June 23, 2024

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Our Milky Way galaxy is a massive magnet that is being mapped in three dimensions for the first time

Our Milky Way galaxy is a massive magnet that is being mapped in three dimensions for the first time

Technology and Research Foundation Announcement

Thanks to new advanced technologies, space missions, and new observational tools,… Astronomy It has entered a new era, where not only the position in the sky can be determined, but also the distance between all celestial bodies from us. Components of our cosmic home, our galaxy – Stars, gas and magnetic fields – It can finally be mapped in three dimensions.

The space between stars is not empty. It is filled with dust whose grains conform to the local magnetic field and emit light. a light Which, moreover, has the property of existence Linearly polarizedthat is, to have a preferred direction in space that overcomes the faint polarization of the cosmic background radiation – The “ashes” of the Big Bang – Which confuses our image in its first moments being. These grains also absorb some of the starlight that passes through them, just as a Polaroid filter does, imprinting information about the magnetic fields in which they live on the polarization of the emerging light. Magnetic fields are very important to the evolution of our galaxyregulating the formation of new stars, the formation of galactic structures and the transformation of gas flows into more powerful cosmic accelerators than CERN.

So the polarization of starlight is key: It contains information about the galaxy's all-important magnetic fields, and is a 'duster' that could help us 'clean up' our picture of the early universe – if only we could observe the polarization of enough stars, and study them carefully, to do so. To extract all the information it transmits.

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This is precisely the goal of the PASIPHAE experiment, an international scientific collaboration between the University of Crete, the Institute of Astrophysics of the Technology and Research Foundation of Greece, the Inter-University Center for Astronomy and Astrophysics in India, and the Astronomical Center in South Africa. The Observatory in South Africa, the California Institute of Technology in California, USA, and the University of Oslo in Norway. PASIPHAE's goal is to measure the polarization of millions of stars across almost the entire sky. Now, we can get a first taste of the possibilities of this ambitious project.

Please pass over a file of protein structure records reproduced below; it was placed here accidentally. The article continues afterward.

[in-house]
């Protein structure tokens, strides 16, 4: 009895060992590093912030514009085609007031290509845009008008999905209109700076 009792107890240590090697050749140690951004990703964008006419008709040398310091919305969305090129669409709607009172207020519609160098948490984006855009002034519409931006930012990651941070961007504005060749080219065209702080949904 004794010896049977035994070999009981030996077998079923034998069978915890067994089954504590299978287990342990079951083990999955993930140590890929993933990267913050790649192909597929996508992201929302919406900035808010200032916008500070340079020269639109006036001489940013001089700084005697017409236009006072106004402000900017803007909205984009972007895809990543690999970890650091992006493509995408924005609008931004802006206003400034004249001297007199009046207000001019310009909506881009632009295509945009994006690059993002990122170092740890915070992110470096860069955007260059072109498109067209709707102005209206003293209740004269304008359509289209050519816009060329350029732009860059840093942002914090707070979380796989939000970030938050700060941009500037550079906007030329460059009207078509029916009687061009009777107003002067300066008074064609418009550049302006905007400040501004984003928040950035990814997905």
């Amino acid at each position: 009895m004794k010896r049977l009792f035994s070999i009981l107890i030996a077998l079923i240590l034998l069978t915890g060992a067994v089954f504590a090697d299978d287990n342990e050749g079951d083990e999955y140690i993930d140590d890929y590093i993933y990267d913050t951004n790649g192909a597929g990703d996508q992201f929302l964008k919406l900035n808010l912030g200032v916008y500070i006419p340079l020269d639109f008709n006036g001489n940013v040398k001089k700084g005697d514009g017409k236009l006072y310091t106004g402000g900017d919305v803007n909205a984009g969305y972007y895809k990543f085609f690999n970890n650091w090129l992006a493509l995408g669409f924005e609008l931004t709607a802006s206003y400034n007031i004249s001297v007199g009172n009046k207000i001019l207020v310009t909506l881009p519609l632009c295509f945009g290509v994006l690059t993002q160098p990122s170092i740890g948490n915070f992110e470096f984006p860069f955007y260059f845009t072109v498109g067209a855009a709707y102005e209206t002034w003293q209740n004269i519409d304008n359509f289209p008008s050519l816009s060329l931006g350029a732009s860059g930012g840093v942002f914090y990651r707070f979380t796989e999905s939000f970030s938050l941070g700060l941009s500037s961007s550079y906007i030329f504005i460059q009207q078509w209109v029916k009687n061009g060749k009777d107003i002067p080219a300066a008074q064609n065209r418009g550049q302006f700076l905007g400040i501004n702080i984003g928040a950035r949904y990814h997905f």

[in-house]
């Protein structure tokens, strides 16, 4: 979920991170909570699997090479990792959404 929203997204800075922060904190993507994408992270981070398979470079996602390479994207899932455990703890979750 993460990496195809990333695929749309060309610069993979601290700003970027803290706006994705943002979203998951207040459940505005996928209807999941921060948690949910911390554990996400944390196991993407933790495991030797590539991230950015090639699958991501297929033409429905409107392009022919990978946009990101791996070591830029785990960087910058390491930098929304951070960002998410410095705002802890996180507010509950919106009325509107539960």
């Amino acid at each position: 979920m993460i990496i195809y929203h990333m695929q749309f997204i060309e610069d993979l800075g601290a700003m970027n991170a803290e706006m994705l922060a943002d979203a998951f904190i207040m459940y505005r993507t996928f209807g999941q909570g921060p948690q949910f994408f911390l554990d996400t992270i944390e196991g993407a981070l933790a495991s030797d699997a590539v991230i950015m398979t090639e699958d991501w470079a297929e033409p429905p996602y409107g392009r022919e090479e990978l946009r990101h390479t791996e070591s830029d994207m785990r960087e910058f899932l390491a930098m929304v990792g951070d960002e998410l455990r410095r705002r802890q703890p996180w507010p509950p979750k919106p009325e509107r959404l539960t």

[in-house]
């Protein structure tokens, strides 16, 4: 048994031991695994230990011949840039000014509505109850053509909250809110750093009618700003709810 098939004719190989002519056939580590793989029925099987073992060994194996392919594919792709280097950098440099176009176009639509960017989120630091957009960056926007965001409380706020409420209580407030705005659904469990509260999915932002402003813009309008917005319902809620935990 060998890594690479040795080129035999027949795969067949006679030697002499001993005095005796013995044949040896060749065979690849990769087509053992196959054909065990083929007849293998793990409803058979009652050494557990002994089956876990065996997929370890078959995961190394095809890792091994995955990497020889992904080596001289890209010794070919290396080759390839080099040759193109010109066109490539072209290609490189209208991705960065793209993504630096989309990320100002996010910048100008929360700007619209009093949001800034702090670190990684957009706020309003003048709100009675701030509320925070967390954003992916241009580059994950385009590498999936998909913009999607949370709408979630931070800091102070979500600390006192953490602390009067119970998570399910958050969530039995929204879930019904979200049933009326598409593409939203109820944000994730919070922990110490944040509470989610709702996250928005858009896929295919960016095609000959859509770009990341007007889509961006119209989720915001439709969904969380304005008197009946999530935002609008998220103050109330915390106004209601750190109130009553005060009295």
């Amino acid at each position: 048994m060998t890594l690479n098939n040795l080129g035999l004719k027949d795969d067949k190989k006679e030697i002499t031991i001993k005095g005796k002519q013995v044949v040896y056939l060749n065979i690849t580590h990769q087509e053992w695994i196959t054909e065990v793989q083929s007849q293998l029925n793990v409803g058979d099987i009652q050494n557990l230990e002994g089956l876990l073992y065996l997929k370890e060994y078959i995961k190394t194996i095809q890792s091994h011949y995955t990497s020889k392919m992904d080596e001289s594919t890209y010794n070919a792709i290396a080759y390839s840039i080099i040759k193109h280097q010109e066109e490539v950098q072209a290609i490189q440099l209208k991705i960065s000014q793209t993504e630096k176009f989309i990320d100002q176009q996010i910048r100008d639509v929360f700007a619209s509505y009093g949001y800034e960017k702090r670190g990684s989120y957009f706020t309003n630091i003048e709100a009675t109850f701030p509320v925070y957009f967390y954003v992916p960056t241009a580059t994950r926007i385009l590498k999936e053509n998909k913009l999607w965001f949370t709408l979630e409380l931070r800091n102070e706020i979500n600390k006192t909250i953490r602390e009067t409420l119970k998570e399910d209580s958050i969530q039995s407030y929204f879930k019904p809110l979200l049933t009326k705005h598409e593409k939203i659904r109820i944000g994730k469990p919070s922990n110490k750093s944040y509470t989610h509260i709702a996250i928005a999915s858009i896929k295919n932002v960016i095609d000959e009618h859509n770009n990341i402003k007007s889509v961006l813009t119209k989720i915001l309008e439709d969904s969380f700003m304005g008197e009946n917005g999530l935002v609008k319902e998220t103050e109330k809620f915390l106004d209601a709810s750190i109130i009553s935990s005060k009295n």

a research team, With the first author, Dr. Vincent Pilgrims (until recently a postdoctoral researcher on the PASIPHAE project at the ITE Institute of Astrophysics and now a Marie Curie Fellow at the Joint Higher Energy Institute in Belgium) demonstrated the power of the polarimetric data and algorithms he developed for PASIPHAE, using observations made with the RoboPol polarimeter in Skinaka Observatory on the island of Crete. Scientists measured the polarization of more than 1,500 stars in a region of the sky more than 15 times the size of the full moon, and combined it with the distances measured to each star by the European Space Agency's Gaia satellite and a pioneering algorithm. which has evolved, They mapped the magnetic fields in this direction of the sky.

“This is the first time such a large volume of the galactic magnetic field has been mapped in three dimensions.” He announces enthusiastically doctor. Pilgrims. “We found many dust clouds in this region of the galaxy and were able to determine their distances – up to thousands of light-years – and their polarization properties, revealing the magnetic field that permeates these clouds.”

The team publishes the first cross-sectional map of the galactic magnetic field The sphere is in a fairly large area of ​​\u200b\u200bthe sky, which it presents today Journal of Astronomy and Astrophysics.

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“It is a great achievement, and an important step towards mapping our galaxy and its magnetic field.”He says Vasiliki Pavlidou is a professor at the Department of Physics at the University of Crete A collaborating faculty member at ITE's Institute of Astrophysics, he is also a co-author of the publication. “The structure of the galactic magnetic field is currently not known with great precision. This hinders progress in many research areas, such as the study of very high-energy cosmic rays. The possibility of detailed 3D mapping of the galactic magnetic field for the first time will lead to discoveries in all related fields.” This is very important.Ms. Pavlidou adds.

“This work is just the beginning.”S adds Constantinos establishedprofessor of the Department of Physics at the University of Crete and collaborating faculty member at the Institute of Astrophysics of ITE, co-author of the publication and scientific director of the PASIPHAE programme. “Imagine such a map – but for most of the sky!” This 3D atlas of the Milky Way’s magnetic field will become a reality in the coming years, with the help of special WALOPs instruments that will begin mapping the polarization of stars in the sky this year.

Check out the 3D map produced by the team in the video below:

the Pasiphae's experience It is supported by the European Research Council (ERC) of the European Union, the Stavros Niarchos Foundation (SNF), the Infosys Foundation, the National Science Foundation of the United States of America, and the National Research Foundation of South Africa.

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